I would like to research the Neuman boundary that can verify the following problem

$\begin{aligned} &\text { (} P \text { )}\left\{\begin{array}{l} \frac{\partial U}{\partial t}(x, t)+A \frac{\partial U}{\partial x}(x, t)=0, \quad x \in[a, b], t>0 \\ U(x, 0)=U_{0}(x), \\ \frac{\partial U}{\partial \eta}=? \end{array}\right.\\ &U(u, t)=\left(\begin{array}{l} u(x, t) \\ v(x, t) \end{array}\right), \quad U_{0}(x)=\left(\begin{array}{l} cos(x) \\ sin(x) \end{array}\right)\\ &\text { and }\\ &A=\left(\begin{array}{cc} 1 & 2 \\ 0 & -1 \end{array}\right) \end{aligned}$

I've already find the exact solution using the eigenvalues and the eigenvectors of $A$:

$U=\left(\begin{array}{l} cos(x-t)+sin(x-t)-sin(x+t)\\ \qquad sin(x+t) \end{array}\right)\\\\$

However, I straggle in calculating $\frac{\partial U}{\partial \eta}$

First of all, I know that $\frac{\partial U}{\partial \eta}=\nabla U.\eta \quad$ but the operator $\nabla$ is define on the space of function $f: \mathbf{R}^{n} \rightarrow \mathbf{R}, \text { so that } \nabla f: \mathbf{R}^{n} \rightarrow \mathbf{R}^{n}$, so I conclude that the notation of $\frac{\partial U}{\partial \eta}$ is incorrect. For this reason, I presume that I have to research for $\frac{\partial u}{\partial \eta}$ and $\frac{\partial v}{\partial \eta}$ separately, the problem that I still face is that I'm not sure if $\eta$ it is $(1,0)$ or $(0,1)$ ? to me $\eta$ is the normal derivative it need to be normal on the abscise axe, so it should be $(0,1)$ but I'm not sure of that. I don't know where I have a problem because I need to approach the exact solution whith the finite difference method using Matlab , but none of the case works for me, so I need to be sure that the error doesn't come from my calculations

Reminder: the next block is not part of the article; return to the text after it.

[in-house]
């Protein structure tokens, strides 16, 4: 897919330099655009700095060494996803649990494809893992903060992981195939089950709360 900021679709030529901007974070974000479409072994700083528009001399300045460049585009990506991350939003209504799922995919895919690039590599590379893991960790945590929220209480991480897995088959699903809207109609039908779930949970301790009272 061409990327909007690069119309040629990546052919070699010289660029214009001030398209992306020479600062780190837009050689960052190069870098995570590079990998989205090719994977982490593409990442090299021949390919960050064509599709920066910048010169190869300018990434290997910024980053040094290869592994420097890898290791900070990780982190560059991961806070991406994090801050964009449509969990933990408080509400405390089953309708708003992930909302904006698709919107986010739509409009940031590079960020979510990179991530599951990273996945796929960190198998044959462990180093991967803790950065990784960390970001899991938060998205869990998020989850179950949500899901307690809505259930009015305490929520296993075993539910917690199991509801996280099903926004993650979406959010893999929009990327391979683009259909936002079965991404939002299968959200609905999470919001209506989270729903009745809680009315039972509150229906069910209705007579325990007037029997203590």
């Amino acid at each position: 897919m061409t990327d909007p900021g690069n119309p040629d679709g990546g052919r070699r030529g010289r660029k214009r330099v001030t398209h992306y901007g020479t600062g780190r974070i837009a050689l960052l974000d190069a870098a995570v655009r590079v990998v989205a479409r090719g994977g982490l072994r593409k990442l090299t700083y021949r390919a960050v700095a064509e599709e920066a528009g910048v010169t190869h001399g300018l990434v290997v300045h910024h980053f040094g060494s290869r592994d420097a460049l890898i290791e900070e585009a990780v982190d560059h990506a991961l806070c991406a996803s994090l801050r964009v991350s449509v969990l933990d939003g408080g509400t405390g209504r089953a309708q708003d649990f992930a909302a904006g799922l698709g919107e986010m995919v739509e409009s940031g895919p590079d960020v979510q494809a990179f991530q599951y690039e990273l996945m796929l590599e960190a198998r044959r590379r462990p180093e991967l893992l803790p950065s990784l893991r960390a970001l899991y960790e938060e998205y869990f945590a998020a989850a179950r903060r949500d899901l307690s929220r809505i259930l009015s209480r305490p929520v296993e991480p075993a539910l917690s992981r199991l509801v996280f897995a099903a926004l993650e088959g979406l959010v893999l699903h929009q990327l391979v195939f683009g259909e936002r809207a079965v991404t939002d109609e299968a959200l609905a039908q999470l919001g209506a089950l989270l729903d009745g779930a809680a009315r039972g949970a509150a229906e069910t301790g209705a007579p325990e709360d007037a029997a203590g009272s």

1 Answer 1


The notation $$\frac{\partial U}{\partial \eta}$$ means usually $$\eta \cdot \nabla U$$. This is correct even if the domain is the interval $[a,b]$. The normal vector on the interval $[a,b]$ @a is $\eta=-1$ and @b $\eta= 1$ both pointing outwards of the domain. Hence in 1D $\frac{\partial U}{\partial \eta}$ means $$\eta\cdot\nabla U=\eta \frac{dU}{dx}$$.


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